Tea facts that surprise and discomfit

Here are three tea facts and my personal resolution.

Question:  In the mid-nineteenth century, which country drank the most tea on a per capita basis?

Answer:  Surprisingly, Australia. The Brits overtook the Australians during the 1900s, although Aussies remained the second highest consumers of tea per capita globally until the late 1940s.  Apparently this Australian tea obsession was to do with cleaving to notions of British civility and impressing social order within the colonial outpost.

Jenier World of Teas

If you go on to the Lipton Tea website, it tells you in small print that ‘Tea is not a substitute for fruits or vegetables, which provide a wide range of nutrients such as vitamins and minerals. Please consult your doctor regarding a diet/nutritional plan that is right for you’. I wonder if wine has the same confined nutritional value? Surely not…

Meanwhile I had to go to Wikipedia to confirm a ghost of a rumour; that Thomas Lipton was a Glaswegian. Raised in the Gorbals he finished his life as a Knight Commander of the Victorian Empire.  He is buried in our Necropolis; I may need to make a pilgrimage.

Drizzle Cafe, Battlefield, Glasgow

As the double doors swing behind me: ‘Pot of English Breakfast tea?’. I nod and grin, then mumble incoherently about not looking at the lovely cakes…on a diet….. look so good but… etcetera. A smile to acknowledge my mumble.

As a creature of habit, this is one of the most comforting moments of my week. I never knew it till it happened, but how I had longed for a cafe owner to recognise me on arrival and to know my order before I do.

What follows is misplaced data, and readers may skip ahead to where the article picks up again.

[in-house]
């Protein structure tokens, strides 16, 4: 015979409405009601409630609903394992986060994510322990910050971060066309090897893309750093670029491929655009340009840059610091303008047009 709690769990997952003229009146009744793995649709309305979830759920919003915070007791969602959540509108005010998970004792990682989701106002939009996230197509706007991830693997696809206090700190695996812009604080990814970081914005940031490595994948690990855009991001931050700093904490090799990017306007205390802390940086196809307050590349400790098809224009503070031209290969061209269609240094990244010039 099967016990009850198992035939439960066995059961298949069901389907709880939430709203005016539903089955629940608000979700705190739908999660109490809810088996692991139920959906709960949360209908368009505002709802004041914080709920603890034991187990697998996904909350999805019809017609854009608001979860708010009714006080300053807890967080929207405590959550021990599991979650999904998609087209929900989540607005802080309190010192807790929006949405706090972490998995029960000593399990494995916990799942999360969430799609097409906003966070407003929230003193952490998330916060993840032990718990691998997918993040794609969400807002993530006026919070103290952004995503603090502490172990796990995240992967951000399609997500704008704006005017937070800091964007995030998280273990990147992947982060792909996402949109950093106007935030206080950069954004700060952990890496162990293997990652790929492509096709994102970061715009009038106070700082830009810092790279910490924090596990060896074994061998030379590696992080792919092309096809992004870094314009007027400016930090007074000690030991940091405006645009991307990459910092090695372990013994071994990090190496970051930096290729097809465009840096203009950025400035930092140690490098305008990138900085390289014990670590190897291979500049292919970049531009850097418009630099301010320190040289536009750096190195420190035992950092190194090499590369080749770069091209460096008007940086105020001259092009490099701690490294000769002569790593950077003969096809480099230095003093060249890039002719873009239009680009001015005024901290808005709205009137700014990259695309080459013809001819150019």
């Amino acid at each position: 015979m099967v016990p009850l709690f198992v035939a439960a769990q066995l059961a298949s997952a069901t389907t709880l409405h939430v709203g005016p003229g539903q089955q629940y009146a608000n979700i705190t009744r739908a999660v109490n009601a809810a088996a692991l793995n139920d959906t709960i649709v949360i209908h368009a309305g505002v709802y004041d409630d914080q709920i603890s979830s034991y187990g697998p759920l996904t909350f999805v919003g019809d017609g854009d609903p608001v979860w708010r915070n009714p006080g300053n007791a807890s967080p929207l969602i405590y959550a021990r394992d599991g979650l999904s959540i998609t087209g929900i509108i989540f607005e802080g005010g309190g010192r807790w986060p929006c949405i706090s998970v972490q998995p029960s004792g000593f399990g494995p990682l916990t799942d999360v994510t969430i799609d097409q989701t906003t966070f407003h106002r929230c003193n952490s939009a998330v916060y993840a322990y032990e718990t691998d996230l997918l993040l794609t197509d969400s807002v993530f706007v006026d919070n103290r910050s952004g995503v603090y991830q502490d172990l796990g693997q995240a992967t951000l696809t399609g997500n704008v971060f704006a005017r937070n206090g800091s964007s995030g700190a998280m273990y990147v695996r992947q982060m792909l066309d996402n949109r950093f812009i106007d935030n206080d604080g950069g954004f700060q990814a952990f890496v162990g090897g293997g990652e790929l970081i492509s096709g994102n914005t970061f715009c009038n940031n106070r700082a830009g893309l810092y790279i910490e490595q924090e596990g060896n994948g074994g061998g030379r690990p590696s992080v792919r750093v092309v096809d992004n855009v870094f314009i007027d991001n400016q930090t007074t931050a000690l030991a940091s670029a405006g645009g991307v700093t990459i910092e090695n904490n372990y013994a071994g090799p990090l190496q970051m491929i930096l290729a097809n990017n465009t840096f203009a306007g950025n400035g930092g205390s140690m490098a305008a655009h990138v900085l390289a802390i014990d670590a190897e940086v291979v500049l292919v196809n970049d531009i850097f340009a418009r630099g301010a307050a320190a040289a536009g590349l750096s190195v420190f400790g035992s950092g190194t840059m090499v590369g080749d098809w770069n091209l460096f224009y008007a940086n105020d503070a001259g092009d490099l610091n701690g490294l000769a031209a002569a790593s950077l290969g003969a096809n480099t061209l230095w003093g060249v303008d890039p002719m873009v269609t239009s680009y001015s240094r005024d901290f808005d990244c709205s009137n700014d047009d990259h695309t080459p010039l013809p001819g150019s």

And this isn’t even the best part of Drizzle. A small cafe on Sinclair Drive in Glasgow, it envelopes you with its friendliness.  As you walk in, you have to acknowledge the selection of home baking and the artisan bread at eye level. You see the daily specials notice, sitting above the selection of Scottish cheese and chutney.  The menu promises home made soup and farmhouse style sandwiches.

Tregothnan Tea

Tregothnan has the fine distinction of being England’s first and only tea estate: ‘putting the English into English tea’. When you think about it, it is odd that there is only one tea estate in the UK given the coupling of tea and the British Isles. Maybe it’s something to do with empire – you wouldn’t really bother doing it at home when colonialism served it on a platter (literally) – or more probably it’s to do with the weather. Either way, this Cornish tea is a triumph.

I have a big box of Tregothnan classic tea in my cupboard.  It has a well rounded, mild flavour and vitally for me, no tannin after taste.  You can steep the tea bag for the recommended time and not feel the need to check your teeth are still there after your first sip.